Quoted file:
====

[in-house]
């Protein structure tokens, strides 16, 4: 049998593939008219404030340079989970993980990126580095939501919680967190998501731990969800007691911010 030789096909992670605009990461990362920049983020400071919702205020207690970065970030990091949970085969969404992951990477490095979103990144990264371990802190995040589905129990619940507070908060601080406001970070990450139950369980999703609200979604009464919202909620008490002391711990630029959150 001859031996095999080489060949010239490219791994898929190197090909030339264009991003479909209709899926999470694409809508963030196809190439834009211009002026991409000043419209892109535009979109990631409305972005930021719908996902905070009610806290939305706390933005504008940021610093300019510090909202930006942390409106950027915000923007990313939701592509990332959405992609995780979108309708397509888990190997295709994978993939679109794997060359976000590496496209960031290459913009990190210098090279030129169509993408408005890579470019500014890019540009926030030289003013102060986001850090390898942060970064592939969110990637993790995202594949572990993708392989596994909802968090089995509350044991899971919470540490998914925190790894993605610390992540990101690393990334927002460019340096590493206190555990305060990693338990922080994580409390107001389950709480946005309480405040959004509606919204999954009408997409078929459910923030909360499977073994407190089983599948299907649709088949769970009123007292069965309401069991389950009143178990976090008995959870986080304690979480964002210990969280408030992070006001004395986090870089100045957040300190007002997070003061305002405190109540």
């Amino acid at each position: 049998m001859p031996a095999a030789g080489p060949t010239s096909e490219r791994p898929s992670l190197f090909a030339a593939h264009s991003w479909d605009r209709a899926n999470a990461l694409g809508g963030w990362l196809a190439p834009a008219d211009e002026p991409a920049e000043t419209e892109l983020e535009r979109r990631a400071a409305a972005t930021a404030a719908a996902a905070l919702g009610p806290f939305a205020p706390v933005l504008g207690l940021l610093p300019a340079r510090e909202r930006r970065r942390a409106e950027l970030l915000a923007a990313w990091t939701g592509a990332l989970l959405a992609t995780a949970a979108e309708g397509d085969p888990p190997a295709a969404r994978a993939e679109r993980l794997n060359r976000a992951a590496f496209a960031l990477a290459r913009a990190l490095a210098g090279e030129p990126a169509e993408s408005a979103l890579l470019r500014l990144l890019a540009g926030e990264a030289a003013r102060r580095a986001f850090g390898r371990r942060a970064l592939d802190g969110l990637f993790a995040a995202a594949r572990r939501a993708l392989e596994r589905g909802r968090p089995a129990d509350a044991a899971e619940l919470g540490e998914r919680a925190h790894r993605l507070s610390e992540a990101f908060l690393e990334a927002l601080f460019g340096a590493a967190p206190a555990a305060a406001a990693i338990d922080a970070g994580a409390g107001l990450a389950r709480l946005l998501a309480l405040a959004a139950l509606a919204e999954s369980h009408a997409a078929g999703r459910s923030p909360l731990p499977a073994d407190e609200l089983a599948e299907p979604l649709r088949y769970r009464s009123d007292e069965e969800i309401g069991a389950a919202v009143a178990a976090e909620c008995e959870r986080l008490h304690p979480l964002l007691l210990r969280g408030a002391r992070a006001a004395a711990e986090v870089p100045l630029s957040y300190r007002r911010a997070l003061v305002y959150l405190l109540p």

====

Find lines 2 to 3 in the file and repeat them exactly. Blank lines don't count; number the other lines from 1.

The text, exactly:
């Protein structure tokens, strides 16, 4: 049998593939008219404030340079989970993980990126580095939501919680967190998501731990969800007691911010 030789096909992670605009990461990362920049983020400071919702205020207690970065970030990091949970085969969404992951990477490095979103990144990264371990802190995040589905129990619940507070908060601080406001970070990450139950369980999703609200979604009464919202909620008490002391711990630029959150 001859031996095999080489060949010239490219791994898929190197090909030339264009991003479909209709899926999470694409809508963030196809190439834009211009002026991409000043419209892109535009979109990631409305972005930021719908996902905070009610806290939305706390933005504008940021610093300019510090909202930006942390409106950027915000923007990313939701592509990332959405992609995780979108309708397509888990190997295709994978993939679109794997060359976000590496496209960031290459913009990190210098090279030129169509993408408005890579470019500014890019540009926030030289003013102060986001850090390898942060970064592939969110990637993790995202594949572990993708392989596994909802968090089995509350044991899971919470540490998914925190790894993605610390992540990101690393990334927002460019340096590493206190555990305060990693338990922080994580409390107001389950709480946005309480405040959004509606919204999954009408997409078929459910923030909360499977073994407190089983599948299907649709088949769970009123007292069965309401069991389950009143178990976090008995959870986080304690979480964002210990969280408030992070006001004395986090870089100045957040300190007002997070003061305002405190109540």
């Amino acid at each position: 049998m001859p031996a095999a030789g080489p060949t010239s096909e490219r791994p898929s992670l190197f090909a030339a593939h264009s991003w479909d605009r209709a899926n999470a990461l694409g809508g963030w990362l196809a190439p834009a008219d211009e002026p991409a920049e000043t419209e892109l983020e535009r979109r990631a400071a409305a972005t930021a404030a719908a996902a905070l919702g009610p806290f939305a205020p706390v933005l504008g207690l940021l610093p300019a340079r510090e909202r930006r970065r942390a409106e950027l970030l915000a923007a990313w990091t939701g592509a990332l989970l959405a992609t995780a949970a979108e309708g397509d085969p888990p190997a295709a969404r994978a993939e679109r993980l794997n060359r976000a992951a590496f496209a960031l990477a290459r913009a990190l490095a210098g090279e030129p990126a169509e993408s408005a979103l890579l470019r500014l990144l890019a540009g926030e990264a030289a003013r102060r580095a986001f850090g390898r371990r942060a970064l592939d802190g969110l990637f993790a995040a995202a594949r572990r939501a993708l392989e596994r589905g909802r968090p089995a129990d509350a044991a899971e619940l919470g540490e998914r919680a925190h790894r993605l507070s610390e992540a990101f908060l690393e990334a927002l601080f460019g340096a590493a967190p206190a555990a305060a406001a990693i338990d922080a970070g994580a409390g107001l990450a389950r709480l946005l998501a309480l405040a959004a139950l509606a919204e999954s369980h009408a997409a078929g999703r459910s923030p909360l731990p499977a073994d407190e609200l089983a599948e299907p979604l649709r088949y769970r009464s009123d007292e069965e969800i309401g069991a389950a919202v009143a178990a976090e909620c008995e959870r986080l008490h304690p979480l964002l007691l210990r969280g408030a002391r992070a006001a004395a711990e986090v870089p100045l630029s957040y300190r007002r911010a997070l003061v305002y959150l405190l109540p």